The Horn River Basin and Montney Shale Formations

Keith Kohl

Written By Keith Kohl

Posted February 9, 2010

Editor’s note: For more updated information from Keith Kohl on Shale Gas Stocks, click here…


War is brewing in Canada.

Over the last few weeks, I’ve been talking about the trouble that Alberta has had keeping energy companies from packing up and moving across the border. As you know, it’s not an issue of lacking resources — far from it, actually.

Alberta certainly has the energy. In fact, the resurgence of the Cardium oil formation into the media spotlight has sparked rush of M&As in the area. If you recall, several companies that have had success unlocking the Bakken formation in Saskatchewan are setting their sights on Alberta’s mature oil Cardium play…

One of my favorite plays — Petrobakken (TSX: PBN), for example — recently made its second move into the Cardium light oil play by acquiring Result Energy.

The reason comes down to Alberta’s ‘Fair Share’ of oil and gas royalties. As I discussed last week, the changes made to Alberta’s oil and gas royalty structure became a ticking bomb. Now I do apologize to my Canadian readers for delving into Canada’s political scene — especially on a provincial level — but judging from the replies sent across my desk, I didn’t miss the mark.

But what surprised me was the number of readers that didn’t give much more than an afterthought to Alberta’s western neighbor, British Columbia.

It’s understandable that Saskatchewan has stolen much of the media’s spotlight. I’m certainly guilty to a degree — after all, the emergence of the Bakken light oil play during the last several years makes it impossible not to get excited.

However, there are two very good reasons why we can’t ignore Alberta’s western neighbor. (Some of my newer readers may not have a clue about the two emerging natural gas plays developing in British Columbia; the last time I brought them up, many were in the dark.)

So, before I get into the four Canadian gas stocks to watch this year, I want to take a second to run through those two burgeoning shale formations…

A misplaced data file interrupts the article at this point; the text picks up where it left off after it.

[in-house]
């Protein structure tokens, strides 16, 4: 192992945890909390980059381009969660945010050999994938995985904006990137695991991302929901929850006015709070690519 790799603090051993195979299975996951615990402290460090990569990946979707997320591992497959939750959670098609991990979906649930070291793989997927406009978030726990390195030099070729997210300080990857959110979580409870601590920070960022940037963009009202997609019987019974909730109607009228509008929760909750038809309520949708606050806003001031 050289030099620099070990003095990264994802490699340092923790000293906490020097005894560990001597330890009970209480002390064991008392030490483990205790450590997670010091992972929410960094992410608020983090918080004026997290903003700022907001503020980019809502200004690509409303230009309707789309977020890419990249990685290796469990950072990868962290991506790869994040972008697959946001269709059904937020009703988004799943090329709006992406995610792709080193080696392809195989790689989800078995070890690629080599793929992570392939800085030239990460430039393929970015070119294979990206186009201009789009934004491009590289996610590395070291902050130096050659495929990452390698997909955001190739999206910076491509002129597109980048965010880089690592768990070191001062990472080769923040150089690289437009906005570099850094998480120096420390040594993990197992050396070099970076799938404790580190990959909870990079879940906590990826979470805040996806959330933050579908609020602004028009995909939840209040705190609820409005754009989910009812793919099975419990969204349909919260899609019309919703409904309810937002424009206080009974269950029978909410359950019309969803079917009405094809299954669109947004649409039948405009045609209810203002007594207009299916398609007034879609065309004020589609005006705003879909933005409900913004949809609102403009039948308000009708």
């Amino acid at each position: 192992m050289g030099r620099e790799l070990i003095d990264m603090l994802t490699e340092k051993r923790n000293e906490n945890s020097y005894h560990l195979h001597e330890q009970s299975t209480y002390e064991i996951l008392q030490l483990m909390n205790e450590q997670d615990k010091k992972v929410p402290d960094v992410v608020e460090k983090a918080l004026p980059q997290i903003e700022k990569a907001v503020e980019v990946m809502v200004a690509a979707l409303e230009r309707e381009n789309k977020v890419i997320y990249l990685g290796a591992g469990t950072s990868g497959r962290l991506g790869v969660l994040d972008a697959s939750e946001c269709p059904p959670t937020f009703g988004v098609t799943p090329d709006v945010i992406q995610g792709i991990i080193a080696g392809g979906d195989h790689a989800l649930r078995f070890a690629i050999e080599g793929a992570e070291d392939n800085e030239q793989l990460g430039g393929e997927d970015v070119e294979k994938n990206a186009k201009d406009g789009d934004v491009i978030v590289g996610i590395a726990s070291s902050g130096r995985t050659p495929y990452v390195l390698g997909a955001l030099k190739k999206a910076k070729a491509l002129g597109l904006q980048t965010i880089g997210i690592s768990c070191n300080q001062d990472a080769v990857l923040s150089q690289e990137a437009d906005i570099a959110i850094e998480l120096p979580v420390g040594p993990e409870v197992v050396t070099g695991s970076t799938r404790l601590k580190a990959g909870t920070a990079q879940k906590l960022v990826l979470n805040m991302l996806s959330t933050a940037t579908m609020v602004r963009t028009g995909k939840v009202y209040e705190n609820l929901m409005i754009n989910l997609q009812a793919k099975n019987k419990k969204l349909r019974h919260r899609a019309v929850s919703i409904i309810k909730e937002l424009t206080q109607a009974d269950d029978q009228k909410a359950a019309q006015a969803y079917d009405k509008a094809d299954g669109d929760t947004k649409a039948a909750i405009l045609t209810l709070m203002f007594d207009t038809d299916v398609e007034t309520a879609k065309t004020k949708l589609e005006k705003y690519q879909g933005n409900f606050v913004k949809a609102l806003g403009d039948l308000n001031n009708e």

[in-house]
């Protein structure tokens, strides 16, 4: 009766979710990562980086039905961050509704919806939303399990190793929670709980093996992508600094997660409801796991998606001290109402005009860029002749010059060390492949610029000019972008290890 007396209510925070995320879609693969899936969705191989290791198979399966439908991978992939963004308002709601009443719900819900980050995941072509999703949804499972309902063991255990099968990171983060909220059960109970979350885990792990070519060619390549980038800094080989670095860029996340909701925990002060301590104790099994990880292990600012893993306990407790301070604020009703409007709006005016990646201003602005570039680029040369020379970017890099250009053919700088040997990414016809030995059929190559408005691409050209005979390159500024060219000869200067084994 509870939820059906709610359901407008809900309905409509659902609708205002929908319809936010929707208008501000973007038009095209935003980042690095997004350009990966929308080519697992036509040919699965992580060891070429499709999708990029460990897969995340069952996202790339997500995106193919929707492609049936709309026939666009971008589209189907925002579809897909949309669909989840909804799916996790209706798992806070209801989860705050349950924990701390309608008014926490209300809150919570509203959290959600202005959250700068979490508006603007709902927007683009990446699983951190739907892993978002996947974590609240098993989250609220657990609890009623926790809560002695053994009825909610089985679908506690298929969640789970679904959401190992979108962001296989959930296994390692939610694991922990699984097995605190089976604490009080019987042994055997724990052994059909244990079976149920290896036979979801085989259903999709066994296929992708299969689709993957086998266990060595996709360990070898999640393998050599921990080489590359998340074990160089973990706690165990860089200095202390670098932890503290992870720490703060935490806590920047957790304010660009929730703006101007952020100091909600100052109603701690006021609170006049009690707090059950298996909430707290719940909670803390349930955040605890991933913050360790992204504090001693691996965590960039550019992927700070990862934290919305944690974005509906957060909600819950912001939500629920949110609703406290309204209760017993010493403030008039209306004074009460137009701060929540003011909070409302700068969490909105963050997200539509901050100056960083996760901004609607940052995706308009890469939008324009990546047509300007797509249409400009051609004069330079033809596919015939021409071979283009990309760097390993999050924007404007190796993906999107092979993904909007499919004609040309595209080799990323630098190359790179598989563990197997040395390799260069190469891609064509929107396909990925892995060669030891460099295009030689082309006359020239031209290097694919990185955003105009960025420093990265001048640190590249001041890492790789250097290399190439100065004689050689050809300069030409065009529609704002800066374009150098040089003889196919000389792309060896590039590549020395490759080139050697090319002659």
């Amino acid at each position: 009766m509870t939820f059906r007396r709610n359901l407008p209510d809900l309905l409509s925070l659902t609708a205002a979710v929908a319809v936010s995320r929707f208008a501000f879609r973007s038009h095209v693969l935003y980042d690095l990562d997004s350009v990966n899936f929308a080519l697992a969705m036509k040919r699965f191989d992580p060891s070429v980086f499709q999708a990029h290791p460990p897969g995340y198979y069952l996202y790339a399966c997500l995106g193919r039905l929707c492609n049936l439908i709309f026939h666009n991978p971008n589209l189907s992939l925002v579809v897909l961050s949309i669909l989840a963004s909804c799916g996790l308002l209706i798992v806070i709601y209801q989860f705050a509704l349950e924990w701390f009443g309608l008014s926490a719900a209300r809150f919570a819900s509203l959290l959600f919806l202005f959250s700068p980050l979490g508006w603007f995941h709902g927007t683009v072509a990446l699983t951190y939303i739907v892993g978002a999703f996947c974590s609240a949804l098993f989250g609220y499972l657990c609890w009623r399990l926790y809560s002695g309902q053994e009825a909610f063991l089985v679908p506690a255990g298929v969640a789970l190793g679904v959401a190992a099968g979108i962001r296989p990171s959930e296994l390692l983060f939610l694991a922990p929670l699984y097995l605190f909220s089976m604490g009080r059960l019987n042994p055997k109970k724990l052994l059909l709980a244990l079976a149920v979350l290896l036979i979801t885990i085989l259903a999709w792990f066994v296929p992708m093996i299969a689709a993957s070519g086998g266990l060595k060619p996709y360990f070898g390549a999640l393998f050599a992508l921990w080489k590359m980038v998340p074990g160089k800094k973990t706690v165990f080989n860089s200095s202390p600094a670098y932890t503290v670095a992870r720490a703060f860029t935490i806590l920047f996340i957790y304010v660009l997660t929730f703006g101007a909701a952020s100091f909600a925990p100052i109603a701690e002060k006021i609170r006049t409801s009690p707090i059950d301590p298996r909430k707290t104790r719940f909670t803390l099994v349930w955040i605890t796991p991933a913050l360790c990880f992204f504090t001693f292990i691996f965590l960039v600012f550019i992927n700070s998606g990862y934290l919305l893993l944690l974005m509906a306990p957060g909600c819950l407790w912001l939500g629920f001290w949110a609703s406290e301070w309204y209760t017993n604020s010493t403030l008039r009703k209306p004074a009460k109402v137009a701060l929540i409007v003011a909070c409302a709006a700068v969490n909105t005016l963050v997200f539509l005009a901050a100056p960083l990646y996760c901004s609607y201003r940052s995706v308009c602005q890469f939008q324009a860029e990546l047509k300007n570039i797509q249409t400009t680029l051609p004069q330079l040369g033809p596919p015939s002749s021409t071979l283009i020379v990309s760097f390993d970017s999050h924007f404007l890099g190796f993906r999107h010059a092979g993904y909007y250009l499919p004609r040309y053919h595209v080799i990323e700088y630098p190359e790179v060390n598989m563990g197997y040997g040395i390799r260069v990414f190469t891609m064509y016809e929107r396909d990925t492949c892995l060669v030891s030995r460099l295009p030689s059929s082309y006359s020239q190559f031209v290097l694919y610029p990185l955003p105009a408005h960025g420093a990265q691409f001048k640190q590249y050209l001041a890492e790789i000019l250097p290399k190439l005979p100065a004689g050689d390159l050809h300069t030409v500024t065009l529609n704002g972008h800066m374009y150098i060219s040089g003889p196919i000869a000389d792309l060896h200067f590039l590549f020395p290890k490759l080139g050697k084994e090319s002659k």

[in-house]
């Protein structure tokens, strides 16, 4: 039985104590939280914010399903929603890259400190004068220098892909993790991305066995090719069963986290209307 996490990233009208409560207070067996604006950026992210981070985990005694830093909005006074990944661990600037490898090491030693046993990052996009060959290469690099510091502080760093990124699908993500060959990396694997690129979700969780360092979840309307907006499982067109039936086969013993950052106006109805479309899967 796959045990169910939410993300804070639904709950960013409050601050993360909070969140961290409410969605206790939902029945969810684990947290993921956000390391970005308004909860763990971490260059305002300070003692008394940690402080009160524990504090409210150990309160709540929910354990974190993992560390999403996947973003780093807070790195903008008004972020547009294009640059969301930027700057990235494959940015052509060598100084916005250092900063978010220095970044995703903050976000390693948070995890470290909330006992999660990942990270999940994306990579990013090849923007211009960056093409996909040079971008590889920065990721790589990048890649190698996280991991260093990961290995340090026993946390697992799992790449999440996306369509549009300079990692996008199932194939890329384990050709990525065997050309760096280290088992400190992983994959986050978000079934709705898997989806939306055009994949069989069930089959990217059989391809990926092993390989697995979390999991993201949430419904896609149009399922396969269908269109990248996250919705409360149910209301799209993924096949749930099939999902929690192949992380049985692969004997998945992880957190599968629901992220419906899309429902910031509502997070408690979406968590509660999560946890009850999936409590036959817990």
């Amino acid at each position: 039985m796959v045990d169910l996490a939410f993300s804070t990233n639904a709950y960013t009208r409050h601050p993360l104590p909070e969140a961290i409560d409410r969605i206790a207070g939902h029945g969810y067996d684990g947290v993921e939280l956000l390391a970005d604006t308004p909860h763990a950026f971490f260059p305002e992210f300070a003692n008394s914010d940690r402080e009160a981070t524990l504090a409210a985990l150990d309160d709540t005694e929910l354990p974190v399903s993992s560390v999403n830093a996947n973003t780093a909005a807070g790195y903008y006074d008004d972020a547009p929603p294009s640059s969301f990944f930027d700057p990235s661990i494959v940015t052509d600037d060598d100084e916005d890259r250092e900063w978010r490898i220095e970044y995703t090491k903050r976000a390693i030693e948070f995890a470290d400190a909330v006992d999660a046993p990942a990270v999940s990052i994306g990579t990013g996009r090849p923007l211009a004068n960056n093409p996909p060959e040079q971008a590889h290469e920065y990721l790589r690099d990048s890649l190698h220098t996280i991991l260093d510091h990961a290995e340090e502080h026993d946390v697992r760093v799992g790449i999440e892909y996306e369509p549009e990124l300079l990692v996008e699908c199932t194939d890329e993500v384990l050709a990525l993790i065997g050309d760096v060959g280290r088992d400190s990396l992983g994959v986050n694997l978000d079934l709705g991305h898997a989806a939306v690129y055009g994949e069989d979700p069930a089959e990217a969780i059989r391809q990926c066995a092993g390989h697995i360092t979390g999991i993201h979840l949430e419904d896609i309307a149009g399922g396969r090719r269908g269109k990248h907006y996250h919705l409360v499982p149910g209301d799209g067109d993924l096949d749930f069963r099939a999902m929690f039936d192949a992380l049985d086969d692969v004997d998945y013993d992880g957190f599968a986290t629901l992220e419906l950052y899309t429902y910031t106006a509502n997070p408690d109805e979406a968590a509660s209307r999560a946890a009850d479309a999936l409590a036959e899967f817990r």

The Horn River Basin and Montney Shale Formation

I’ve often referred to the Horn River Basin as one of the best-kept secrets in natural gas discoveries. If I even mentioned this shale gas field five years ago, I’d be met with a wall of blank stares.

Located in the northeast corner of British Columbia, this shale gas field has been called Canada’s crown jewel of natural gas. Roughly 10-20% of the 250 trillion cubic feet of gas is thought to be recoverable.

Think about it.

If we’ve learned anything from U.S. shale plays like the Haynesville (a shale play in Louisiana that is comparable to these Canadian shale plays), it’s that unconventional natural gas is booming.

Mark my words: unconventional natural gas plays like these shale formations will absolutely dominate North American gas production within the next decade.

And things get even better for British Columbia.

South of the Horn River drilling area lies the Montney shale formation.

If you haven’t heard about the Dawson Creek area of British Columbia by now, don’t feel too bad. Ever since oil and gas prices collapsed, the Montney shale has remained practically unheard of.

Although it has less natural gas than the Horn River Basin, the Montney shale is estimated to hold 50 trillion cubic feet of natural gas.

As you know, extracting this natural gas isn’t as easy as sticking a well straight down into the ground. In order to unlock the potential of these two shale plays, companies need to spend millions of dollars drilling horizontal wells, then essentially fracture the shale rock using millions of gallons of water mixed with sand.

And then we have the Kitimat connection, which is just another reason to get excited over B.C. natural gas.

The Kitimat Connection

Those of you that have been with me since the beginning know my feelings over liquefied natural gas. Although I don’t believe that LNG will play a major role in meeting U.S. demand, I won’t discount global demand altogether.

The Kitimat LNG project, located near Bish Cove (approximately 400 miles north of Vancouver), is looking to open new markets in the Asia-Pacific region.

3 Natural Gas Stocks to Own in 2010

It’s a no-brainer that these shale plays hold enormous potential. I know my readers have had huge success trading the up-and-coming U.S. shale plays.

Right now, they’re playing one of the largest shale discoveries in North America. In this free report, you can see why they’ve already raked in gains of 21%, 51% and 17% — in only a matter of weeks. Click here to learn more about this opportunity.

As for the Horn River Basin and Montney shale formations, you have several ways to play the action. For example, Apache Corp. (NYSE: APA) recently bought a 51% stake in the Kitimat LNG project, reserving 51% of the capacity in the terminal.

If nothing else, the infrastructure will need some serious work — especially if we expect these shale plays to come to fruition.

There’s no better play here than TransCanada (NYSE: TRP). Nearly a year ago, TransCanada secured shipper commitments for a new pipeline which will run to the Horn River Basin. The Horn River pipeline will cost an estimated $340 million and is expected to be operational in the second quarter of 2011.

Also keep an eye on Terra Energy (TSX: TT), which recently announced the company’s expansion into the Montney “fairway” in British Columbia. According to the deal, Terra Energy acquired 91 gross sections of land, now making the company one of the largest holders of Montney rights.

Until next time,

keith kohl

Keith Kohl

Energy and Capital

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